97. How do infants and children develop personalities and form relationships with others, and what are Erikson's stages of psychosocial development for children?
    The three basic infant temperaments are easy (regular, adaptable and happy), difficult (irregular, nonadaptable and irritable) and slow to warm up (need to adjust gradually to change).

    The four types of attachment are secure, avoidant (unattached), ambivalent (insecurely attached) and disorganized-disoriented (insecurtly attached and sometimes abused or neglected).

    In trust versus mistrust, the infant must gain a sense of predictability and trust in caregivers or risk developing a mistrustful nature; in autonomy versus shame and doubt the toddle needs to become physically independent.

    In initatiave versus guilt the preschool child is developing emotional and psychological independence; in industry versus inferiority school age children are gaining competence and developing self-esteem.

    Harlow's classic research with infant Rhesus monkeys demonstrated the importance of contact comfort in the attachment process, contradict the earlier view that attachment was merely a function of associating the mother with the delivery of food.

    Adolescence is the period of life from about age 13 to the early twenties during which physical development reaches completion. 
  98. What the physical, cognitive and personality changes that ocur in adolescence, including concepts of morality and Erikson's search for identity?
    Puberty is a period of about four years during which the sexual organs and systems fully mature and during which secondary sex characteristics such a body hair, breasts, menstruation, deepening voices and the growth spurt occur.

    Adolescents engage in two kinds of egocentric thinking called the imaginary audience and the personal fable.

    Kohlberg proposed three levels of moral development;  preconventional moralityconventional morality and postconventionial morality.

    In Erikson's identity verus role confusion crisis the job of the adolescent is to achieve a consistent sense of self from among all the roles, values and futures open to him or her.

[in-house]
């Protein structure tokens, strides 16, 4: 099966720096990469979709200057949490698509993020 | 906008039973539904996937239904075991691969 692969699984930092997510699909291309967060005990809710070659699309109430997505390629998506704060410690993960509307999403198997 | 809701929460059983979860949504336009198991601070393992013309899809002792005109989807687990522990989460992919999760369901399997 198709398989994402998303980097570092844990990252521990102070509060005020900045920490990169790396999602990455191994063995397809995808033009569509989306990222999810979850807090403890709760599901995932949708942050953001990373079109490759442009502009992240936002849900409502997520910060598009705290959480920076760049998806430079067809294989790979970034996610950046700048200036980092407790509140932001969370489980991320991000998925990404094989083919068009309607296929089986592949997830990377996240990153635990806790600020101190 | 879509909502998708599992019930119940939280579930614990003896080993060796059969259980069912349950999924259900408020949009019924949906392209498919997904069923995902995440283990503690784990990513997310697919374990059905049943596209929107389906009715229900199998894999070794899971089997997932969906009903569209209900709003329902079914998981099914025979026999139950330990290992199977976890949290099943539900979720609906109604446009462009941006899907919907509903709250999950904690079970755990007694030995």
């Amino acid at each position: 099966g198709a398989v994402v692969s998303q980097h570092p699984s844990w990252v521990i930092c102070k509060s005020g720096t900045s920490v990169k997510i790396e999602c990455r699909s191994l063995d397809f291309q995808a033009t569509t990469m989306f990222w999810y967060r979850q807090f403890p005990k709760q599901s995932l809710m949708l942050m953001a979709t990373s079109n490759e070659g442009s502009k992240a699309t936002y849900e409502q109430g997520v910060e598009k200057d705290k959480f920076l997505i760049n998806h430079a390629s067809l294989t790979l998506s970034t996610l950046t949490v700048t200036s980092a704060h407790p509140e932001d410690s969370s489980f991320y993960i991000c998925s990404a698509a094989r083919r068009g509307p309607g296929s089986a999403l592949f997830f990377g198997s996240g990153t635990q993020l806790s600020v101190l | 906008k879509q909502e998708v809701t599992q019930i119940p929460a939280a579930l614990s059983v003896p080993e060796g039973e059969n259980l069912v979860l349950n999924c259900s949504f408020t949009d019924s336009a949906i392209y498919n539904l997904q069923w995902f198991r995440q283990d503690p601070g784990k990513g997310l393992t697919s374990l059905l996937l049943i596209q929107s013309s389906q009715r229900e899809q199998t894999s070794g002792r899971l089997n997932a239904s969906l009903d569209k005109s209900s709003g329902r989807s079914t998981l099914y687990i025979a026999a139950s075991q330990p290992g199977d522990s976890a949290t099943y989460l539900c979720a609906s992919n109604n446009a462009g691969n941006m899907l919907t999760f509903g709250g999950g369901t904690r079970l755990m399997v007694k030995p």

99. What are the physical, cognitive and personality changes that occur during adulthood and aging, including Erikson's last three psychosocial stages, and patterns of parenting?
    Adulthood begins in the early twenties and ends with death in old age.  It can be divided into young adulthood, middle adulthood and late adulthood.

    The twenties are the peak of physical health; in the thirties the signs of aging become more visible, and in the forties visual problems may occur, weight may increase, strength may decrease and height begins to decrease.

    Women experience a physical decline in the reproductive system called climacteric, ending at about age 50 with menopause, when a woman's estrogen levels are at zero and her repdouctive capabilties are at a end.  Men go through andropause, a less dramatic change in testosterone and other male hormones, beginning in the forties.

    Many health problems such as high blood pressure, skin cancers and arthritis begin in middle age, with the most common causes of death in middle age being heart disease, cancer and stroke.

    Reaction times slow down, but intelligence and memory remain relatively stable.

    Erikson's crisis of young adulthood is intimacy versus isolation, in which the young adult must establish an intimate relationship, usually with a mate.

    The crisis of middle adulthood is generativity versus stagnation, in which the task of the middle-aged adult is to help the next generation through its crisis, either by parently, mentoring or a career that leaves some legacy to the next generation.

    Baumrind proposed three parently styles; auttorization (rigid and uncompromising), authoritative (consistent and strict but warm and flexible), and permissive (either indifferent and unconcenred with the daily acitvities of the child or indulgent and unwilling to set limits on the child).

    Erikson's final crisis is integrity versus despair, in which an older adult must come to terms with mortality.   
  100. How doe psychologists explain why aging occurs, and what are the stages of death and dying?
    Research strongly indicates that remaining active and involved results in the most positive adjustment to aging.

    The cellular clock theory is based on the idea that cells only have so many times that they can reproduce; once that limit is reached, damaged cells beging to accumulate.

    The wear-and-tear theory of physical aging states that as time goes by, repeated use and abuse of the body's tissues cause it to be unable to repair all the damage.

    The free radical theory states that oxygen molecules with an unstable electron move around the cell, damaging cell structures as they go.

    The five stages of reaciton to death and dying are denial, anger, bargaining, depression and acceptance.         
  101. How does attention-deficit hyperactivity disorder affect adults?
    Many children with ADHD grow up to be adults with ADHD, affecting their work, relationships and emotional well-being.  ADHD in adults can be treated with medication and/or therapy.